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In Star Wars, the Millennium Falcon popped out of hyperspace and nearly ran into the Death Star. Han Solo looked at the looming space station and famously said

I’ve got a very bad feeling about this.

Let’s talk about feelings — but not the way you think. Let’s talk about food and intuition and the subconscious — and demolish some cherished myths. And in the end, the truth will — as usual — be stranger than fiction. That’s my gut instinct anyway.

And what is a “gut instinct”?

A visceral reaction — an immediate, emotional, instinctive response to something. That’s viscera, the Latin word for the body cavity and its entrails. Innards. Guts. The Dantian, in Qigong and Taijijuan.

Comedy is visceral: The belly laugh. Side splitting. Rib tickling. Gut busting.

Do you stop eating when you are stressed, or do you eat because you are stressed? Ever get “butterflies” in the stomach, or intestinal cramps, before an important event?

Ever wonder why antidepressants (which work on the brain) cause stomach problems?

Food.

Long ago, food was the one important thing in life: eat, rather than being eaten. So the first nerves to develop were in the esophagus, stomach, small intestine and colon. This is the limbic system, what Carl Sagan liked to call the reptilian brain.

Eventually this brain developed a satellite brain, in the skull. Both brains still develop from the same source, called the neural crest. But the old brain still rules. It has more nerves than the spinal cord. And like the spinal cord, the old brain transmits and processes messages.

That is why injuries to the “vital organs” are so devastating — they are actually brain injuries.

The brain in your gut is the enteric nervous system. And when one brain gets upset, the other does, too.

Dr. Michael Gershon, a professor of anatomy and cell biology at Columbia Presbyterian Medical Center in New York, said that in the bad old days, people with ulcers, people who had problems swallowing or who suffered chronic abdominal pain, were told that their problems were all in their heads.

See a psychiatrist.

Doctors were right in ascribing these problems to the brain, Dr. Gershon said, but they blamed the wrong brain!

Not so long ago, the so-called Maalox moment of advertising fame showed how the old and new brains really interact, according to Dr. Jackie D. Wood, chairman of the department of physiology at Ohio State University in Columbus.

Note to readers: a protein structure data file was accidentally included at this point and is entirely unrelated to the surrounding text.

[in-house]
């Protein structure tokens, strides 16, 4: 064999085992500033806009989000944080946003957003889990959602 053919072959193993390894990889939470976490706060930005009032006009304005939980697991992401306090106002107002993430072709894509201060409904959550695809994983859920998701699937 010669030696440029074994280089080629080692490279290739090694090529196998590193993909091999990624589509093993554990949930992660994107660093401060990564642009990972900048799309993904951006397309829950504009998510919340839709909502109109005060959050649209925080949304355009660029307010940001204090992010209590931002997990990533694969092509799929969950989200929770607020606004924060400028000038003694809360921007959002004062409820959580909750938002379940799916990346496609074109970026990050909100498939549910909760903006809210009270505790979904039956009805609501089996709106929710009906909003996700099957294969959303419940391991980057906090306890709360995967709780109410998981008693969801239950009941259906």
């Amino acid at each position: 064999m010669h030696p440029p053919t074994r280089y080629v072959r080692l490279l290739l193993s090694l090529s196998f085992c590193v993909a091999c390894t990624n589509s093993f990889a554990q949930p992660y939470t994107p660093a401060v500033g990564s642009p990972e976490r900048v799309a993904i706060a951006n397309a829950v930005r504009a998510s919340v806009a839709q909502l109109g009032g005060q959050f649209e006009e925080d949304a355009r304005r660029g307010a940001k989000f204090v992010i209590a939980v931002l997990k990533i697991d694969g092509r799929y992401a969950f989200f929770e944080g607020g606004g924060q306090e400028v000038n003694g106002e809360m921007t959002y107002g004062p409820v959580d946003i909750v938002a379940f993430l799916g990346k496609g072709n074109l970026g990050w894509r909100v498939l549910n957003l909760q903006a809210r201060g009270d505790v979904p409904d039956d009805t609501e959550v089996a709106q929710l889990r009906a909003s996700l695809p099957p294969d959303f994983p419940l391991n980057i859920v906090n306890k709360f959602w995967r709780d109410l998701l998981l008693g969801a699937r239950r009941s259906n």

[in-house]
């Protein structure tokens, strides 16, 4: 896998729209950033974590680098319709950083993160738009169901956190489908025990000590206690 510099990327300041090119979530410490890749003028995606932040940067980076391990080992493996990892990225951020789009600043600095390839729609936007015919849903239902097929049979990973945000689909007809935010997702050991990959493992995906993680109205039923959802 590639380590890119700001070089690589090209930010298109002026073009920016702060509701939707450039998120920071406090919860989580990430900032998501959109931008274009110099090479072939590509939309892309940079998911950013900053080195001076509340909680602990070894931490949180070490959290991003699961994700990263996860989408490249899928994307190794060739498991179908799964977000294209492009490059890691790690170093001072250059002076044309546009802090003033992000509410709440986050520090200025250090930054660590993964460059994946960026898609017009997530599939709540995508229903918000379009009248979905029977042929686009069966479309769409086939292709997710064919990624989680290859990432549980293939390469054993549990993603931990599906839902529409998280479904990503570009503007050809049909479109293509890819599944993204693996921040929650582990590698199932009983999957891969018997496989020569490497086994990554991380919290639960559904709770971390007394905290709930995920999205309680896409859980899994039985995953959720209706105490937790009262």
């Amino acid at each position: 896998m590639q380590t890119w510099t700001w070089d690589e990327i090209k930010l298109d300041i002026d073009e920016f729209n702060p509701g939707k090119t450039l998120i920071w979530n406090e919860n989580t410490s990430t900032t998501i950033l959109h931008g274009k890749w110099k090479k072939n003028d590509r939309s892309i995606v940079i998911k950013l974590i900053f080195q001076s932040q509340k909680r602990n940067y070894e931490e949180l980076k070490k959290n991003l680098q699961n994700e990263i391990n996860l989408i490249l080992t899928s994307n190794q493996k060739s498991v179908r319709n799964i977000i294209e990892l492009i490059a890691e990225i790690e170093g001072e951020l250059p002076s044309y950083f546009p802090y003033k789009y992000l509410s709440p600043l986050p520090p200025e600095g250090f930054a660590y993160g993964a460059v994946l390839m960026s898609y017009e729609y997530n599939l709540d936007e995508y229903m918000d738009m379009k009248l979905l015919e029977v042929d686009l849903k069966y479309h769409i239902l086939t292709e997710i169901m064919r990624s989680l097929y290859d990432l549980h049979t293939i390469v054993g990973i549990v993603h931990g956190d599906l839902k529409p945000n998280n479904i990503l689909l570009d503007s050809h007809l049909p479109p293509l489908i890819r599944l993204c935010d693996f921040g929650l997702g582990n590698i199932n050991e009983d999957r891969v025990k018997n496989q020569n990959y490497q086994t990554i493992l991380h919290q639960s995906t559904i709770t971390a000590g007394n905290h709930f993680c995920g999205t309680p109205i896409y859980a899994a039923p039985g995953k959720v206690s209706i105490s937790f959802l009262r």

Brain diseases also show how the two brains interact. Victims of diseases such as Alzheimer’s and Parkinson’s suffer from constipation, showing that the nerves in both brains are very sick. Epilepsy, migraine, and autism are all linked to ailments in the old brain. Acid reflux disease is related to Crohn’s disease and ulcerative colitis, which are actually psychoses of the gut.

The bowel may not misbehave because a person is crazy, but a misbehaving bowel can drive anyone mad. — Dr Gershon

But is it really misbehaving? Or is one wise in years and experience having a tough time getting through to the noisy, oblivious youngster upstairs? After all, the old brain has a history of millions and millions of years of successful independent living. It has its own ways of learning, and its own ways of remembering.

Already know you that which you need. — Yoda

Your enteric brain could be the repository of that “still, small voice” that speaks to us when it is quiet, as the prophet Elijah said. Dr. Candace Pert showed how molecules known as peptides give us emotions and memory. More than 20 years ago she hinted that the brain in your gut is actually your subconscious mind.

The gut’s brain and the head’s brain act the same way when they are cut off from the world, says Dr David Wingate, a professor of gastrointestinal science at the University of London and a consultant at Royal London Hospital. While you sleep, the head brain and the gut brain synchronize their 90-minute cycles of slow waves and their separate periods of rapid muscle movements. People with bowel ailments often have abnormal REM sleep.

You may be an undigested bit of beef, a blot of mustard, a crumb of cheese, a fragment of an underdone potato. There’s more of gravy than of grave about you, whatever you are!  — Ebenezer Scrooge to the ghost of Jacob Marley, in Charles Dickens’ A Christmas Carol

The old brain affects our dreams, when the noisy kid upstairs finally shuts up. And the gut brain is an old animal, so it communicates like one: in images, feelings, smells, actions, and noises — even archetypes, because Jung believed archetypes were a biological inheritance.


Archetypes may be the gut bacteria we inherit from our parents and those around us.

In Conclusion

You have two brains. So do other vertebrates. We all enjoy food and probably share a sense of humor.

One human brain agonizes over what wine to serve for dinner, while the other brain rumbles its displeasure and would be happy eating the dinner rolls. The noisy brain announces dinner is just fabulous after two bites. The quiet brain will get back to you — when you least expect it.

What else do we know?

Breaking bread with people, and hearty laughter, are more meaningful than we thought.

Food is medicine. The way to a man’s deep thought processes evidently is through his stomach. And, perhaps most importantly, if you are having a lot of headaches, or a lot of Maalox moments, it’s time to ask why.

Search your feelings. You know it to be true.

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